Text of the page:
Sir Arthur Conan Doyle: Long Before Sherlock

Sir Arthur Conan Doyle learned early the art of investigation when he was a young General Practitioner in Great Britain.

Few ever knew his curious mind investigated another kind of mystery: tuberculosis.

There is actually a site on the internet called:  Sir Arthur Conan Doyle Encyclopedia.   I landed on it quite by accident, but once there, I got an eyeful.  One section alone is about his travels, a chronology, complete with maps.  These travels helped fuel some of his writing, no doubt, or his writing made him curious about the places.  One of his earlier trips had nothing to do with writing at all—he was on the scent of another kind of mystery.

In November of 1890, Arthur ventured to Berlin to investigate Robert Koch’s research on tuberculosis.  Herman Heinrich Robert Koch was an esteemed physician and microbiologist and considered the founder of modern microbiology.  In his laboratories, he had discovered the causes of tuberculosis, anthrax, and cholera. 

He created a postulate of four points that became the gold standard for linking microorganisms with the disease.  Koch received a Nobel Prize in physiology and medicine.  The Robert Koch Institute is named for him.

At medical congress in1890, Koch gave a lecture in which he announced that he had a promising theory for curing tuberculosis.  In fact, he had some patients already in a kind of remission.  The ingredient was found in the lymph of afflicted patients.

A general practitioner of tender years in Southsea, England read the accounts of hope for a cure.  He later said that he had no idea why he did it but he dropped what he was doing and went to check it out.  He had to go across the English Channel, then over the terrain to a university where Koch’s colleague was lecturing and demonstrating the techniques.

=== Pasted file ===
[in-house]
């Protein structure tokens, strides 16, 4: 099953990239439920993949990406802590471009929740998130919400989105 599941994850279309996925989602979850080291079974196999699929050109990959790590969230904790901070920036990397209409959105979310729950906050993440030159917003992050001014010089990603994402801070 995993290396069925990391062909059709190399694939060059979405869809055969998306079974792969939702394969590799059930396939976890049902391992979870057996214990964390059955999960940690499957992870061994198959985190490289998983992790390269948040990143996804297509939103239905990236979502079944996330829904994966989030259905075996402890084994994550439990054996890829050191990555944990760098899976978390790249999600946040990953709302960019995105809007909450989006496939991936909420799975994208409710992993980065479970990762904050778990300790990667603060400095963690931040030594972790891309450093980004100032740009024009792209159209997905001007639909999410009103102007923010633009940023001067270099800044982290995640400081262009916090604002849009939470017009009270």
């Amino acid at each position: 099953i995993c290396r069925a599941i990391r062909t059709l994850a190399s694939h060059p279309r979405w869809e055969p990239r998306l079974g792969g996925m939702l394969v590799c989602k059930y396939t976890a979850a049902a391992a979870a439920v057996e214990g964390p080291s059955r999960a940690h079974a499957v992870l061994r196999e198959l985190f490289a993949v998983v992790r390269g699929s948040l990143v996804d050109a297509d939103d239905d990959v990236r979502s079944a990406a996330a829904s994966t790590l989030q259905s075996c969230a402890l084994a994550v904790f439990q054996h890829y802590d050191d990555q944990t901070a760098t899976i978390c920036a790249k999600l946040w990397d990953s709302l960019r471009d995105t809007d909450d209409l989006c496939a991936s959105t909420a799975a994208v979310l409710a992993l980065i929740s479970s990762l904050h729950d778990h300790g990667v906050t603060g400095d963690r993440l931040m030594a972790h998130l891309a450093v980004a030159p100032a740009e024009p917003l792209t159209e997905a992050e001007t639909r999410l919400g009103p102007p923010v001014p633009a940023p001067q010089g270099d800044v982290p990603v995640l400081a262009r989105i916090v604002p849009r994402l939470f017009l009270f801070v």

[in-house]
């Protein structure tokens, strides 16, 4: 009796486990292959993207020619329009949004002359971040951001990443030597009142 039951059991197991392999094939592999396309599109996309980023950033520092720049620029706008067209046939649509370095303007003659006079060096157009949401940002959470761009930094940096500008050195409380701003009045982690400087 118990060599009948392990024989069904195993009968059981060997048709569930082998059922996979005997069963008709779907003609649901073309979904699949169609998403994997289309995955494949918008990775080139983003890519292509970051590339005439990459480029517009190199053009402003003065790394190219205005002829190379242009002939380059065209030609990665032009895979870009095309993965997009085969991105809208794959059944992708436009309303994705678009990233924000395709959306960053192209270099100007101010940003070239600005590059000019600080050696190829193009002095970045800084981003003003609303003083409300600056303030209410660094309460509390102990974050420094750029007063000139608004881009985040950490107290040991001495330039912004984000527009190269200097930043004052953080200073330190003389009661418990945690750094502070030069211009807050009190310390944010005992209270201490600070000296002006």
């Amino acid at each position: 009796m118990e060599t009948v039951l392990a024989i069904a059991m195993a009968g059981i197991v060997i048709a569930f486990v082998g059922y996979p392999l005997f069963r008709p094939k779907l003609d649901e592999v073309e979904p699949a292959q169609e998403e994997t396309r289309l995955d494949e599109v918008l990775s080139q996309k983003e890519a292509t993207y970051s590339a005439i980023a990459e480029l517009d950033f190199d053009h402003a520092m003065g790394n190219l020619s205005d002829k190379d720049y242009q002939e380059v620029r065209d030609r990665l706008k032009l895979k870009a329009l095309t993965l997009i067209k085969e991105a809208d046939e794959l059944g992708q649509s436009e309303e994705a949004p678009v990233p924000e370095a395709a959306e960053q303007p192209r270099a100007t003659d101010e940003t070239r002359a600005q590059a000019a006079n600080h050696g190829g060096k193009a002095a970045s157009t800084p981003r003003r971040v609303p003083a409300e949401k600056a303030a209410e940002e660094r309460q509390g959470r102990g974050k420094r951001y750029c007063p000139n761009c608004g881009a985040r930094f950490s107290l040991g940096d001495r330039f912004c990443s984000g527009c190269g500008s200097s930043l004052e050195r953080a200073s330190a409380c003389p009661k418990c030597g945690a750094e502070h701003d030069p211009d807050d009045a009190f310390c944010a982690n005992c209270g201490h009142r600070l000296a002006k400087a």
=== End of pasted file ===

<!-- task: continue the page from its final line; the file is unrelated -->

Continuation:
The tickets were all used up, so the English GP decided to try to crash a lecture Koch was making.  The barge-in methods were not working.  The young doctor made gaffe after gaffe in trying to attend one of the lectures and observe the patients and study the mystery of tuberculosis.

When he finally met success, he pored over all the data and examined the progress of the patients.  His heart sank.  He realized that the conclusions were premature.  The studies had not gone on long enough.  Though there was no longer any trace of the tuberculosis germ, within standard examinations, it was still hiding in the deep tissues.  This was later proven by relapses and further testing.

Robert Koch was in no way a fake.  He was highly respected and his contributions will live on in the medical books.

In this instance a country fellow, Arthur Conan Doyle, physician and future author of the Sherlock Holmes mysteries was correct.  He made his way back to Seaside with a heavy heart.  The evidence of a true remedy was not valid.  Wishing for something to be true did not make it so—this, as human beings, we have had to learn over and over again.

Sara Marie Hogg is the author of It Rises from the Pee Dee. Please click HERE to find the book on Amazon.

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